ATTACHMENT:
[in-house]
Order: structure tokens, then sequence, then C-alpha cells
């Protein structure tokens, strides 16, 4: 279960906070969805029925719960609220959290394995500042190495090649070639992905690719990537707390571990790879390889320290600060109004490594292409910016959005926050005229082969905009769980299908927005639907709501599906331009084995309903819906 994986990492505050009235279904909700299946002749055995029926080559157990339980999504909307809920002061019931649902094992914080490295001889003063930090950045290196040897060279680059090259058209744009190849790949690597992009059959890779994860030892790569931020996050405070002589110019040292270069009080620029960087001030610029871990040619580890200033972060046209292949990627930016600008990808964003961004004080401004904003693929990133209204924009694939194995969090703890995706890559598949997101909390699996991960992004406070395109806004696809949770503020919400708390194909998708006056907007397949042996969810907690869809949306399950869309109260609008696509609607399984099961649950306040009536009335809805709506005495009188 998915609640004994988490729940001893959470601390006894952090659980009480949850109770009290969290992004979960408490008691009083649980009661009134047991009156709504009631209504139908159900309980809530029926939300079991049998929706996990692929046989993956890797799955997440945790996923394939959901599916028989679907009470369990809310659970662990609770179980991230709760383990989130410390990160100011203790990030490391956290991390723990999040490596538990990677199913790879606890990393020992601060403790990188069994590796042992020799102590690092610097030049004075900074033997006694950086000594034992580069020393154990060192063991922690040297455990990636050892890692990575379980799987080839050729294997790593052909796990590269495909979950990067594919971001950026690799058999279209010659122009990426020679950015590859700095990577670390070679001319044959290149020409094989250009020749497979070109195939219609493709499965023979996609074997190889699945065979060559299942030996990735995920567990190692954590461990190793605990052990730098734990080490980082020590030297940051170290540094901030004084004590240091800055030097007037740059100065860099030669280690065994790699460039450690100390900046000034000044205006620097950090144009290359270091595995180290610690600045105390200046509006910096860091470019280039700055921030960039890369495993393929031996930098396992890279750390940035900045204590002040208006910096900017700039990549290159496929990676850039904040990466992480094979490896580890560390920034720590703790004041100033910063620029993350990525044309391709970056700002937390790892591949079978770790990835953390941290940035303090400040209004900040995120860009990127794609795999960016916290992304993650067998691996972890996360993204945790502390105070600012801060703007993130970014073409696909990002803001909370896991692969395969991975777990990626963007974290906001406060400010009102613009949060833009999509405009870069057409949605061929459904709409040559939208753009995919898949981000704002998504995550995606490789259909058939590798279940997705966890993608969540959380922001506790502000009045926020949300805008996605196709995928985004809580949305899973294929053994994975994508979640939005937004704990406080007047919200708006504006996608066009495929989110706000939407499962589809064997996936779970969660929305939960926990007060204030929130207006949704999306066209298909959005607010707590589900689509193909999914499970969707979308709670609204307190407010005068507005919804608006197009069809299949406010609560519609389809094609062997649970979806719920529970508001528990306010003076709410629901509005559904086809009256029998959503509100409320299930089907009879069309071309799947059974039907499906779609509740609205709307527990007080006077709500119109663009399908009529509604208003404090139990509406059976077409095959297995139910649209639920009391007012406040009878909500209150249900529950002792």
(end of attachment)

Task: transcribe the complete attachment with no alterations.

[in-house]
Order: structure tokens, then sequence, then C-alpha cells
């Protein structure tokens, strides 16, 4: 279960906070969805029925719960609220959290394995500042190495090649070639992905690719990537707390571990790879390889320290600060109004490594292409910016959005926050005229082969905009769980299908927005639907709501599906331009084995309903819906 994986990492505050009235279904909700299946002749055995029926080559157990339980999504909307809920002061019931649902094992914080490295001889003063930090950045290196040897060279680059090259058209744009190849790949690597992009059959890779994860030892790569931020996050405070002589110019040292270069009080620029960087001030610029871990040619580890200033972060046209292949990627930016600008990808964003961004004080401004904003693929990133209204924009694939194995969090703890995706890559598949997101909390699996991960992004406070395109806004696809949770503020919400708390194909998708006056907007397949042996969810907690869809949306399950869309109260609008696509609607399984099961649950306040009536009335809805709506005495009188 998915609640004994988490729940001893959470601390006894952090659980009480949850109770009290969290992004979960408490008691009083649980009661009134047991009156709504009631209504139908159900309980809530029926939300079991049998929706996990692929046989993956890797799955997440945790996923394939959901599916028989679907009470369990809310659970662990609770179980991230709760383990989130410390990160100011203790990030490391956290991390723990999040490596538990990677199913790879606890990393020992601060403790990188069994590796042992020799102590690092610097030049004075900074033997006694950086000594034992580069020393154990060192063991922690040297455990990636050892890692990575379980799987080839050729294997790593052909796990590269495909979950990067594919971001950026690799058999279209010659122009990426020679950015590859700095990577670390070679001319044959290149020409094989250009020749497979070109195939219609493709499965023979996609074997190889699945065979060559299942030996990735995920567990190692954590461990190793605990052990730098734990080490980082020590030297940051170290540094901030004084004590240091800055030097007037740059100065860099030669280690065994790699460039450690100390900046000034000044205006620097950090144009290359270091595995180290610690600045105390200046509006910096860091470019280039700055921030960039890369495993393929031996930098396992890279750390940035900045204590002040208006910096900017700039990549290159496929990676850039904040990466992480094979490896580890560390920034720590703790004041100033910063620029993350990525044309391709970056700002937390790892591949079978770790990835953390941290940035303090400040209004900040995120860009990127794609795999960016916290992304993650067998691996972890996360993204945790502390105070600012801060703007993130970014073409696909990002803001909370896991692969395969991975777990990626963007974290906001406060400010009102613009949060833009999509405009870069057409949605061929459904709409040559939208753009995919898949981000704002998504995550995606490789259909058939590798279940997705966890993608969540959380922001506790502000009045926020949300805008996605196709995928985004809580949305899973294929053994994975994508979640939005937004704990406080007047919200708006504006996608066009495929989110706000939407499962589809064997996936779970969660929305939960926990007060204030929130207006949704999306066209298909959005607010707590589900689509193909999914499970969707979308709670609204307190407010005068507005919804608006197009069809299949406010609560519609389809094609062997649970979806719920529970508001528990306010003076709410629901509005559904086809009256029998959503509100409320299930089907009879069309071309799947059974039907499906779609509740609205709307527990007080006077709500119109663009399908009529509604208003404090139990509406059976077409095959297995139910649209639920009391007012406040009878909500209150249900529950002792």